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Published: August 29th 2017
Geo: 5.41721, 100.336
Malaysia is growing on me day by day. The past couple of days have been crazily busy that I haven't had time to update on what's been happening.
I'll start from 3 days ago and mission get to the fruit farm, attempt 2.
Result: success! The wonderful hostel people called the farm who said that I could go to the batik factory and ask the staff to call the fruit farm who would then send a shuttle bus for me. So off I trot and 1.5 hours on a super air-conditioned bus later I arrive at the factory and sure enough 15 minutes after this my shuttle arrives -service! The fruit farm had over 250 species of tropical fruit (who knew there were so many?!) - durian trees, dragon fruit which grow on cacti, pepper apple trees, guava trees, coconut and banana trees, and jack fruit bushes, to give you a small flavor (haha!). The guide was great and told us which health properties each tree has; I can't remember exactly but the message was to 'eat more fruit!'. My favorite part was the fruit buffet at the end of the tour- I ate 3 giant plates of fruit
and had a jackfruit, mango and guava smoothie. Vitamin C craving = satisfied.
After this I was very happy to walk the 8km down the mountain and back to civilisation as it was such a beautiful day and a really pretty road surrounded by trees and birds. However, an Aussie woman I was on the tour with had rented a car and driver and insisted I go with them. Luckily she wasn't a cricket fan and had no idea about the Ashes! On our way down we stopped at a butterfly farm which was basically a giant greenhouse where butterflies fly around you and for some reason kept landing on my leg - it tickles! There were so many species and all were really beautiful. We saw the place where the butterflies hatch from their cocoons (I have no idea what this is called- hatchery?!) and actually saw some new butterflies emerge. They also had a giant iguana, plenty of tarantulas, and giant millipedes which are very creepy. After this we headed to a traditional fishing village where everyone lives on stilted houses in the ocean- very similar to the Chinese clan houses.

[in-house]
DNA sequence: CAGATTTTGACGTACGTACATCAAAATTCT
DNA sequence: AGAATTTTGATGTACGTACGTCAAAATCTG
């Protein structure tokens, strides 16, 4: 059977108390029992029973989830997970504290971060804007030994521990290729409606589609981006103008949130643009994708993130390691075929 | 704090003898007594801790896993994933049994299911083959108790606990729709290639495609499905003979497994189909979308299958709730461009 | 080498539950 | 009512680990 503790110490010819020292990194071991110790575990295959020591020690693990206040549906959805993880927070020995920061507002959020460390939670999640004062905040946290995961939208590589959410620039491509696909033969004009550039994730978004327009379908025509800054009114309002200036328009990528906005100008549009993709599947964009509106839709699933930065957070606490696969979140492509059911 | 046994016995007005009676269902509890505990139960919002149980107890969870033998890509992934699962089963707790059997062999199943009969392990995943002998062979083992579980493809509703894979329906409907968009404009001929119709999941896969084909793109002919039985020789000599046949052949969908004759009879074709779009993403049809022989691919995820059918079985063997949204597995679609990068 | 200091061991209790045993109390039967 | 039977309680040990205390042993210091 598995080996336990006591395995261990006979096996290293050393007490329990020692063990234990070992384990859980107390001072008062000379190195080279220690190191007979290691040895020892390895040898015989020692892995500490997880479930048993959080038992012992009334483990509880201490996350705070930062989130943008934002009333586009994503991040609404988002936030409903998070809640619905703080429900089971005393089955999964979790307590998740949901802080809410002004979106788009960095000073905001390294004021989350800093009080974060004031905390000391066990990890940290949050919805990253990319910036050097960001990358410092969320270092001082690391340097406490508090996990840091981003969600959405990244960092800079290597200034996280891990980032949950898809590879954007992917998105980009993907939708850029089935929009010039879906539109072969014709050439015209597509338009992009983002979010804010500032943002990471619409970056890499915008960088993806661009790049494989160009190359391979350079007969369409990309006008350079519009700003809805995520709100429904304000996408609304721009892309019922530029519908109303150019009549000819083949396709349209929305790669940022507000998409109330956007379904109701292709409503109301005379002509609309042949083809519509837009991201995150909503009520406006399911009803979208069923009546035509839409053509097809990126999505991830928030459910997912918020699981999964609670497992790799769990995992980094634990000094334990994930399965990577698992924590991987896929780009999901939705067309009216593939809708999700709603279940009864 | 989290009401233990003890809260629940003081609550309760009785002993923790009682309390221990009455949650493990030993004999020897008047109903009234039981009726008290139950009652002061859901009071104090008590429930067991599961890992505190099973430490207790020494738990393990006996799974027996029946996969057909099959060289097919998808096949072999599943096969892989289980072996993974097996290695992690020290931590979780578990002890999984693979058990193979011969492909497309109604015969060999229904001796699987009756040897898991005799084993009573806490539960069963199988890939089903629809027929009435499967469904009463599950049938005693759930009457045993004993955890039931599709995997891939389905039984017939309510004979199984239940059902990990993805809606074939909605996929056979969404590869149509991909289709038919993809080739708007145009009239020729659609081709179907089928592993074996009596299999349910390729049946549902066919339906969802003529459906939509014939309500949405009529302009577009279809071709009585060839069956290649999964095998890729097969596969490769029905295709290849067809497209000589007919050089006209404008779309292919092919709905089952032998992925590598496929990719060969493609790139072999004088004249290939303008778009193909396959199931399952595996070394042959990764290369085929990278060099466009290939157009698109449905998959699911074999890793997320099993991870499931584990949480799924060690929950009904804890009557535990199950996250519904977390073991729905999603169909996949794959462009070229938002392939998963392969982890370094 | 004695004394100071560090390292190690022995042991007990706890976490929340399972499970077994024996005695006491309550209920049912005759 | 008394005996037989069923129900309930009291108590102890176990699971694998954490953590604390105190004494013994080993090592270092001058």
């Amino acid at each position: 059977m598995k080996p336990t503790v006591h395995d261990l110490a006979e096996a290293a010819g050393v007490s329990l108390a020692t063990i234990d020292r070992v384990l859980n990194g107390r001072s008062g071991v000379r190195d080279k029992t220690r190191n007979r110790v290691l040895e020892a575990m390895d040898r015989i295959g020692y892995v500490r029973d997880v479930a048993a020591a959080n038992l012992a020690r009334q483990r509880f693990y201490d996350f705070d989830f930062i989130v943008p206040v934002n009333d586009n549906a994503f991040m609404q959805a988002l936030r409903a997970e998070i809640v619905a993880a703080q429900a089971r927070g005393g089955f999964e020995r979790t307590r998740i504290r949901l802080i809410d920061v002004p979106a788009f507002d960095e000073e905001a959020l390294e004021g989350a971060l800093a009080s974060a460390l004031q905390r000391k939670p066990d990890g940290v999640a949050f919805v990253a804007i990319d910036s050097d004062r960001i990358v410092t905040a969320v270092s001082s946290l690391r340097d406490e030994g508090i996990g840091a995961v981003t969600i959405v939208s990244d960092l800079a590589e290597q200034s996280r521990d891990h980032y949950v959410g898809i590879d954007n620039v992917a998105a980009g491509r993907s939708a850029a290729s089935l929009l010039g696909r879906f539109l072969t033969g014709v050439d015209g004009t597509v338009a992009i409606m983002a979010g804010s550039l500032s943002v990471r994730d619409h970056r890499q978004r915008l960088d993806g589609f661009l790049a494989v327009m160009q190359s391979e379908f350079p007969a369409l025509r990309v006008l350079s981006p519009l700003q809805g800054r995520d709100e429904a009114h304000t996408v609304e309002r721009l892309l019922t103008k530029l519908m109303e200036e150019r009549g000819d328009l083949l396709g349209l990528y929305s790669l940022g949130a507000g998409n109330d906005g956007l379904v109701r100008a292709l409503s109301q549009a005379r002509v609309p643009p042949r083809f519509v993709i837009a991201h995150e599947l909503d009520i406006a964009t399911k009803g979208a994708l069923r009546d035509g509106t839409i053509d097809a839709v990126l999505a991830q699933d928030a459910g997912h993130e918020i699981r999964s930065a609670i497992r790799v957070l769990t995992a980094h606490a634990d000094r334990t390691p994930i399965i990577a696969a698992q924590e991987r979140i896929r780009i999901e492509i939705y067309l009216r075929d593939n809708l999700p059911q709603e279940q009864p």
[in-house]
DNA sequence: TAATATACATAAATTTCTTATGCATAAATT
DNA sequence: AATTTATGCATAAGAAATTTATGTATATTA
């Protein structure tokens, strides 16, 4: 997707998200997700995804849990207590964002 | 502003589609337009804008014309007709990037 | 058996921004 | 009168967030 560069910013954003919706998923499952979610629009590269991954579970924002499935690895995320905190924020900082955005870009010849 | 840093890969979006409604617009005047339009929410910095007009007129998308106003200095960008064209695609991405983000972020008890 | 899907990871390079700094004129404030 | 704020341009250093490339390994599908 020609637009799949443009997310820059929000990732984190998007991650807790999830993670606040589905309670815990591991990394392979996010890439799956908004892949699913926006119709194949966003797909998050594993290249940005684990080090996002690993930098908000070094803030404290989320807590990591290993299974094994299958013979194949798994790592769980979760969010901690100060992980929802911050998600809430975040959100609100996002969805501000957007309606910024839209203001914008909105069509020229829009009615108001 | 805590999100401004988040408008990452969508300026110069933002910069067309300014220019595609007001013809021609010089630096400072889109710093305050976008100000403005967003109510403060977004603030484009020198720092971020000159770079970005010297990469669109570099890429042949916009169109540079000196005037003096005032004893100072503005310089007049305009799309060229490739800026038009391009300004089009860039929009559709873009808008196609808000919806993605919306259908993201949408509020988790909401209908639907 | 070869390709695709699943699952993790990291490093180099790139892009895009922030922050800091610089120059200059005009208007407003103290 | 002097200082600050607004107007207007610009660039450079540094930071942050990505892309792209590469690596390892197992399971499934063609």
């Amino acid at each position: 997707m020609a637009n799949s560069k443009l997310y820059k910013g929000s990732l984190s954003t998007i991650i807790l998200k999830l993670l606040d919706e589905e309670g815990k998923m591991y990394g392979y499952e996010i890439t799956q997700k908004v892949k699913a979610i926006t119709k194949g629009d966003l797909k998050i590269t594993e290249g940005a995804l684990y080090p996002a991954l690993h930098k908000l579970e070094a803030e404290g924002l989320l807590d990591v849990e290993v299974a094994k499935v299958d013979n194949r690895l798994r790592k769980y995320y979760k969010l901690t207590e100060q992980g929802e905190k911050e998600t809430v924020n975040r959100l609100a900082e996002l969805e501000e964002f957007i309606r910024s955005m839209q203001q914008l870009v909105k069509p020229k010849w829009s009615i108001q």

That evening there was an 'Armenia streets got
talent!' Event in Georgetown. I popped along, met some Malay-Chinese girls and we found a guy who had a little bench and a saw set up and let you make your own key rings out of wood. 30 minutes later and I had my little wooden creation. After this we got pulled into a Chinese Opera street performance where we became the new tourist attraction (I'm in so many peoples photos now!) and made small candies for the old Chinese people in Georgetown. By this point it was 9pm and we were a little hungry so we met up with some of their friends and walked for 2km in search of the 'best noodle soup in town'. Even so late at night this little street food market, tucked down a residential street, contained the most people I've seen in such a small area. The food was indeed delicious- noodles, spices, prawns, chicken, an egg and some veggies. One of the guys was a graphic designer who had been commissioned by the local government to do some street art. He took us to have a look and it was really cleverly done- I'll post a picture.
The following day (Sunday) I
met up with the guy I met in the spice garden a few days previously. We heard of a place that did great Roti Chanai so we found the stall by the side of a road and indeed it was delicious. There was a piece of roti and a huge bowl of chicken in a spicy sauce. You dip the roti in the sauce/wrap it around the chicken and eat. Georgetown on a Sunday turns into a giant street market. All the shops are closed but the streets are full of food, veggies and clothes, which makes for a very colorful, fun and local atmosphere. After wandering around we decided to take a trip on the ferry to look back at Georgetown and Penang island as a whole. Turns out the ports are also closed on Sundays; we saw a little of the island and a lot of the cargo ships waiting to unload on Monday.
The weather in Georgetown was fantastic- hot, sunny and not that humid. So Sunday afternoon we managed to somehow enter an Infiniti pool in a hotel complex which overlooked the ocean. The pool was wonderfully cold and salt water fed so great to swim
in. After walking for 16km that day and having swum many lengths, I spent the night sitting at the hostel chatting to the staff/ Dutch people who told me about all the problems between the Chinese Malay and Malay people, and Malay people and Singaporeans. Turns out that one group of people has a great mistrust and dislike of the other - somethings never make the news.
Right now I'm in the Cameron Highlands and it's beautiful, if a little cold. To save turning this entry into an essay, I'll write about that tomorrow/tonight.
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